I think blaming Mimi’s expulsion on the University of Tennessee is a cop-out. It’s the same excuse people on the left always use when people get fired or expelled as a result of their actions. (I’m not saying that people on the right never get people fired or expelled- I’m saying that they rarely use this particular excuse.) This has happened so many times that it’s become a foreseeable consequence of shaming someone online.So people like Jimmy bear some blame for the consequences of their actions.
    “It seems very plausible (I’d say likely) that he wanted white people to start thinking twice about using racial slurs. How is that not wanting to teach a lesson?”
    In other words, he wanted revenge. And I’m sure that the New York Post editors that shamed that paramedic on Only Fans for acting as a sex worker could talk about the evils of sex work.
    Now, Jimmy deserves more sympathy than the New York Post because he’s a teenager and a civilian while they are adults and journalists. But let’s not claim that his motive was any more noble.
    Also, Jimmy was a coward. He chose a girl who had used the word thoughtlessly instead of a member of a racist organization because he knew she was less likely to retaliate against him.
    Now, if everyone who did something dumb and hurtful at 18 out of revenge or cowardice was in jail, none of us would be walking the streets. But let’s not try to pretend there was nobility in his actions.

  24. 24
    Jacqueline Onassis Squid says:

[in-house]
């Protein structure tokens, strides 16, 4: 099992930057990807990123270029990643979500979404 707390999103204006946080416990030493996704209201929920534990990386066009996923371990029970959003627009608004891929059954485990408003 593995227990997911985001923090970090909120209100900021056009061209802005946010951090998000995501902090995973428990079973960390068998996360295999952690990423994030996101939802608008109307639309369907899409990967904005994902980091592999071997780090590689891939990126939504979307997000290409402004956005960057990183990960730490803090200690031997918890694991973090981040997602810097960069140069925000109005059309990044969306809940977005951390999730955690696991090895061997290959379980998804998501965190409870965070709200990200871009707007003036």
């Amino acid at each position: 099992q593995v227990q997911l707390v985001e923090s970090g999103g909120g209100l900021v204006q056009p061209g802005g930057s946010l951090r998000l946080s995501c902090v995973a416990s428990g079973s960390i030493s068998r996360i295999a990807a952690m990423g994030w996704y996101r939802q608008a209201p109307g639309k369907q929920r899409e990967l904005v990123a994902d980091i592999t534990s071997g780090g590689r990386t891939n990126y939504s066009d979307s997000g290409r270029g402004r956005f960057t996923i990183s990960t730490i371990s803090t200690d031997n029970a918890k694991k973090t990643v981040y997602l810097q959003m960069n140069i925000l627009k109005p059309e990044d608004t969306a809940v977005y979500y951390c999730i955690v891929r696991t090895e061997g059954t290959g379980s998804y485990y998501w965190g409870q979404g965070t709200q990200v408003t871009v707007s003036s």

I am impressed by, and jealous of, the ability others have to absolutely know the thoughts and motivations of others. It is truly a skill to be envied.

  25. 25
    Polaris says:

    Americans are going crazy on both sides of the aisle gripped by some madness of the crowds.

    And I don’t know how you can de-escalate from here.

  26. 26
    Kate says:

    Americans are going crazy on both sides of the aisle gripped by some madness of the crowds.

    This seems strangely off topic for this post. I don’t think anything about this story or the reactions in this thread can be described as “crazy” or “madness”. Could you provide some side-by-side quotes that illustrate your concerns?

  27. 27
    Kate says:

    I’m not saying that people on the right never get people fired or expelled- I’m saying that they rarely use this particular excuse.

    They don’t use any excuse. They celebrate getting people fired if they disagree with their views. Some people on the left do that as well. If Mimi were expelled from Liberty University for a viral video in which she was expressing pro LGBT views, the right wouldn’t have any problem with it at all and would not be demonizing the person who posted it either.

    I think blaming Mimi’s expulsion on the University of Tennessee is a cop-out. It’s the same excuse people on the left always use when people get fired or expelled as a result of their actions.

    Jimmy’s action was publicizing the racism at his school. And, yes, the predictable result of that is the person on tape being racist might face consequences (although that is by no means certain). The University of Tennessee is the institution that had the power to discipline her, not Jimmy. The fact that they went way overboard is on them, not Jimmy. That’s not a cop-out. I also hold the NFL primarily responsible for sidelining Colin Kaepernick. We may disagree, but I am consistent on this point.

    “It seems very plausible (I’d say likely) that he wanted white people to start thinking twice about using racial slurs. How is that not wanting to teach a lesson?”
    In other words, he wanted revenge.